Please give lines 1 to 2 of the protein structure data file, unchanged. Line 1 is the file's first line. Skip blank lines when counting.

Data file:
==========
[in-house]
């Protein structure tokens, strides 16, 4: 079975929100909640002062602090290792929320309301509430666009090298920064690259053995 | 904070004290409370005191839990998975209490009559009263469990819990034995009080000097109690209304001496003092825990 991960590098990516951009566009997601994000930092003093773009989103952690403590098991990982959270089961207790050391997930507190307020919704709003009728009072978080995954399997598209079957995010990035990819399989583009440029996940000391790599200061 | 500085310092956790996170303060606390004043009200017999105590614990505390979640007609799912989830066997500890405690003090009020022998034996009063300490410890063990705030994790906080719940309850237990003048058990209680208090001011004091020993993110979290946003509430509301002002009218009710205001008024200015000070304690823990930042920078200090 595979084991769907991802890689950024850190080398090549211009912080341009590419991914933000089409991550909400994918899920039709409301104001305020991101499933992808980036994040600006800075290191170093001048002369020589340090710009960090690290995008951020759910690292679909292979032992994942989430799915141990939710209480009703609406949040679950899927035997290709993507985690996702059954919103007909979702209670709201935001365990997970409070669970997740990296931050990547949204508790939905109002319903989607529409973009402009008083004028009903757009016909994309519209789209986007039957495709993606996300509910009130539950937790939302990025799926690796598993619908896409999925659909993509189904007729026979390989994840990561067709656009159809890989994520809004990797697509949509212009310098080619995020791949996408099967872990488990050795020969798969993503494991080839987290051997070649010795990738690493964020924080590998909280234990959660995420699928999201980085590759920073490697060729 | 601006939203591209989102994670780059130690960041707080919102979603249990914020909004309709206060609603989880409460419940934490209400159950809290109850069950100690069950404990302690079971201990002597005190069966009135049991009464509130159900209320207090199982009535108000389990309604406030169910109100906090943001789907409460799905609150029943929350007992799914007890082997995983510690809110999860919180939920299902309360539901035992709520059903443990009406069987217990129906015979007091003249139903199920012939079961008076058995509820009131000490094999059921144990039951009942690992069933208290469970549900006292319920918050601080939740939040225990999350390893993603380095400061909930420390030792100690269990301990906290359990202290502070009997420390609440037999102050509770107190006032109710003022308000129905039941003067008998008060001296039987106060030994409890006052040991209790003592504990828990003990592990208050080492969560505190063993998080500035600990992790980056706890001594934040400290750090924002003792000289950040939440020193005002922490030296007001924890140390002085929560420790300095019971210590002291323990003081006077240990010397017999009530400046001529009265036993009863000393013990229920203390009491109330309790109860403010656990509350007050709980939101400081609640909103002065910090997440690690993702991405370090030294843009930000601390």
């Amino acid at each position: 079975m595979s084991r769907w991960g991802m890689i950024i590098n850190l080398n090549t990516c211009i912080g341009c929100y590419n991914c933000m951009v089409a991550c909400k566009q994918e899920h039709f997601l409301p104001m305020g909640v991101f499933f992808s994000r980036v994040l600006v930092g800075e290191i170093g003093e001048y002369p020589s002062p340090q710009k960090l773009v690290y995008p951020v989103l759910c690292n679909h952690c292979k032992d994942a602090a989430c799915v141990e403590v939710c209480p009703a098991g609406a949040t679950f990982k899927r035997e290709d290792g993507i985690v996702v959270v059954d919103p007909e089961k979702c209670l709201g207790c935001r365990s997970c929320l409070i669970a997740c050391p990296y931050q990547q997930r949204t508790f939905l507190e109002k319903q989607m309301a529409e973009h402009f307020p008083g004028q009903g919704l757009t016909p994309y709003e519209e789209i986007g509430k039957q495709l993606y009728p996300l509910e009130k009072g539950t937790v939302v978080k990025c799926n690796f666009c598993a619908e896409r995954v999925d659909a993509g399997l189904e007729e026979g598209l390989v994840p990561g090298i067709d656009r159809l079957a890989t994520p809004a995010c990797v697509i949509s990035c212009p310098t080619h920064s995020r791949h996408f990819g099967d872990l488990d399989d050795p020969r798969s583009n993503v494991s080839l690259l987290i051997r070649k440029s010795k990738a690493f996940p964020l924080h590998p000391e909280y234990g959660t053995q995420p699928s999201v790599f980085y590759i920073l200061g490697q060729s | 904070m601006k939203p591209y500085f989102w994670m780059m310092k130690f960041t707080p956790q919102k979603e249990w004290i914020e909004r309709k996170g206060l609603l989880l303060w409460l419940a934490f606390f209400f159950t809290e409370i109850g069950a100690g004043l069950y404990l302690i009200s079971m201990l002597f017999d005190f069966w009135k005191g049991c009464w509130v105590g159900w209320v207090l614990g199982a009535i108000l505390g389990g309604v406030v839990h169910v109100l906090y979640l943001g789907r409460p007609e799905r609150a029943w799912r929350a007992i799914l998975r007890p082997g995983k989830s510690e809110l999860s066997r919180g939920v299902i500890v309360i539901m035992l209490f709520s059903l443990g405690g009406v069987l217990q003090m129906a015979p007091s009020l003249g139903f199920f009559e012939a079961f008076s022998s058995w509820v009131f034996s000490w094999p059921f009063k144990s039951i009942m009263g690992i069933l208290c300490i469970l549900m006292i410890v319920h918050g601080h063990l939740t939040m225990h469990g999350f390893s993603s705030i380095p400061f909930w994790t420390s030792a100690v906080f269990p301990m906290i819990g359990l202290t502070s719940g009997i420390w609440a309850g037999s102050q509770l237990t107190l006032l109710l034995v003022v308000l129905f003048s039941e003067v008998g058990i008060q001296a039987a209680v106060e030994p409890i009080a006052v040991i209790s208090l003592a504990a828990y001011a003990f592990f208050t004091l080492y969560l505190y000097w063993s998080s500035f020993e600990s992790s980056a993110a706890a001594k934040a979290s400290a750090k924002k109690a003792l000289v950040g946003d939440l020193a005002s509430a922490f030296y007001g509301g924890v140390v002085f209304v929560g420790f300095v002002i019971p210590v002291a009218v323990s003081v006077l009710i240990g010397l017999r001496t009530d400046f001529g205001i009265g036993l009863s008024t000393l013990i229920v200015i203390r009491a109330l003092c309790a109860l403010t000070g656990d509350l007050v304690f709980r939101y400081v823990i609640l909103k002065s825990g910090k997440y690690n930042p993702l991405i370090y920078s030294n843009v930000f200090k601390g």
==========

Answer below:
[in-house]
């Protein structure tokens, strides 16, 4: 079975929100909640002062602090290792929320309301509430666009090298920064690259053995 | 904070004290409370005191839990998975209490009559009263469990819990034995009080000097109690209304001496003092825990 991960590098990516951009566009997601994000930092003093773009989103952690403590098991990982959270089961207790050391997930507190307020919704709003009728009072978080995954399997598209079957995010990035990819399989583009440029996940000391790599200061 | 500085310092956790996170303060606390004043009200017999105590614990505390979640007609799912989830066997500890405690003090009020022998034996009063300490410890063990705030994790906080719940309850237990003048058990209680208090001011004091020993993110979290946003509430509301002002009218009710205001008024200015000070304690823990930042920078200090 595979084991769907991802890689950024850190080398090549211009912080341009590419991914933000089409991550909400994918899920039709409301104001305020991101499933992808980036994040600006800075290191170093001048002369020589340090710009960090690290995008951020759910690292679909292979032992994942989430799915141990939710209480009703609406949040679950899927035997290709993507985690996702059954919103007909979702209670709201935001365990997970409070669970997740990296931050990547949204508790939905109002319903989607529409973009402009008083004028009903757009016909994309519209789209986007039957495709993606996300509910009130539950937790939302990025799926690796598993619908896409999925659909993509189904007729026979390989994840990561067709656009159809890989994520809004990797697509949509212009310098080619995020791949996408099967872990488990050795020969798969993503494991080839987290051997070649010795990738690493964020924080590998909280234990959660995420699928999201980085590759920073490697060729 | 601006939203591209989102994670780059130690960041707080919102979603249990914020909004309709206060609603989880409460419940934490209400159950809290109850069950100690069950404990302690079971201990002597005190069966009135049991009464509130159900209320207090199982009535108000389990309604406030169910109100906090943001789907409460799905609150029943929350007992799914007890082997995983510690809110999860919180939920299902309360539901035992709520059903443990009406069987217990129906015979007091003249139903199920012939079961008076058995509820009131000490094999059921144990039951009942690992069933208290469970549900006292319920918050601080939740939040225990999350390893993603380095400061909930420390030792100690269990301990906290359990202290502070009997420390609440037999102050509770107190006032109710003022308000129905039941003067008998008060001296039987106060030994409890006052040991209790003592504990828990003990592990208050080492969560505190063993998080500035600990992790980056706890001594934040400290750090924002003792000289950040939440020193005002922490030296007001924890140390002085929560420790300095019971210590002291323990003081006077240990010397017999009530400046001529009265036993009863000393013990229920203390009491109330309790109860403010656990509350007050709980939101400081609640909103002065910090997440690690993702991405370090030294843009930000601390």